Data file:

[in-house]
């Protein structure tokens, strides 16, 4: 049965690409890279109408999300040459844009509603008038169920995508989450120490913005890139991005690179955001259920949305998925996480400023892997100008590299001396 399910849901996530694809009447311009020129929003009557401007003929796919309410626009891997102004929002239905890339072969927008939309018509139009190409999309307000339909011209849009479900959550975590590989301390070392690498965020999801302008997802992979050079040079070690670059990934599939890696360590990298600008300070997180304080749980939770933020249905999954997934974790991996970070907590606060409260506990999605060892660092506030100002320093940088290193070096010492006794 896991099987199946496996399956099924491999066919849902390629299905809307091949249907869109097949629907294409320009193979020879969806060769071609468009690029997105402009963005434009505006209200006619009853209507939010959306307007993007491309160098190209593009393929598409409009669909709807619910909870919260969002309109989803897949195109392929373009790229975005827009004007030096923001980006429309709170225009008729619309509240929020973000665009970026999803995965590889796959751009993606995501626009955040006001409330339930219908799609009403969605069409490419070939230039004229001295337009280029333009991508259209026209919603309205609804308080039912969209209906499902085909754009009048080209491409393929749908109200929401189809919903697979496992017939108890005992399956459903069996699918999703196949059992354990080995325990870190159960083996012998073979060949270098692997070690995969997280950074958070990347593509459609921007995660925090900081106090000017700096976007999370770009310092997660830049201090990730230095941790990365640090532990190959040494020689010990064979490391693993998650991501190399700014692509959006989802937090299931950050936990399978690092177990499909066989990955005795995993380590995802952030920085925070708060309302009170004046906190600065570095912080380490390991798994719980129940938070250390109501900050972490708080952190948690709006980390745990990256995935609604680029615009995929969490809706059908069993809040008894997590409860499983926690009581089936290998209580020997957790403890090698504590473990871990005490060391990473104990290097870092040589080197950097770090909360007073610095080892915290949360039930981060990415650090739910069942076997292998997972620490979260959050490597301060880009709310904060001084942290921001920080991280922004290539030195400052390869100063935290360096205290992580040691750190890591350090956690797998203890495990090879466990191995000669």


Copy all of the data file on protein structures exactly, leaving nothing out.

[in-house]
């Protein structure tokens, strides 16, 4: 049965690409890279109408999300040459844009509603008038169920995508989450120490913005890139991005690179955001259920949305998925996480400023892997100008590299001396 399910849901996530694809009447311009020129929003009557401007003929796919309410626009891997102004929002239905890339072969927008939309018509139009190409999309307000339909011209849009479900959550975590590989301390070392690498965020999801302008997802992979050079040079070690670059990934599939890696360590990298600008300070997180304080749980939770933020249905999954997934974790991996970070907590606060409260506990999605060892660092506030100002320093940088290193070096010492006794 896991099987199946496996399956099924491999066919849902390629299905809307091949249907869109097949629907294409320009193979020879969806060769071609468009690029997105402009963005434009505006209200006619009853209507939010959306307007993007491309160098190209593009393929598409409009669909709807619910909870919260969002309109989803897949195109392929373009790229975005827009004007030096923001980006429309709170225009008729619309509240929020973000665009970026999803995965590889796959751009993606995501626009955040006001409330339930219908799609009403969605069409490419070939230039004229001295337009280029333009991508259209026209919603309205609804308080039912969209209906499902085909754009009048080209491409393929749908109200929401189809919903697979496992017939108890005992399956459903069996699918999703196949059992354990080995325990870190159960083996012998073979060949270098692997070690995969997280950074958070990347593509459609921007995660925090900081106090000017700096976007999370770009310092997660830049201090990730230095941790990365640090532990190959040494020689010990064979490391693993998650991501190399700014692509959006989802937090299931950050936990399978690092177990499909066989990955005795995993380590995802952030920085925070708060309302009170004046906190600065570095912080380490390991798994719980129940938070250390109501900050972490708080952190948690709006980390745990990256995935609604680029615009995929969490809706059908069993809040008894997590409860499983926690009581089936290998209580020997957790403890090698504590473990871990005490060391990473104990290097870092040589080197950097770090909360007073610095080892915290949360039930981060990415650090739910069942076997292998997972620490979260959050490597301060880009709310904060001084942290921001920080991280922004290539030195400052390869100063935290360096205290992580040691750190890591350090956690797998203890495990090879466990191995000669």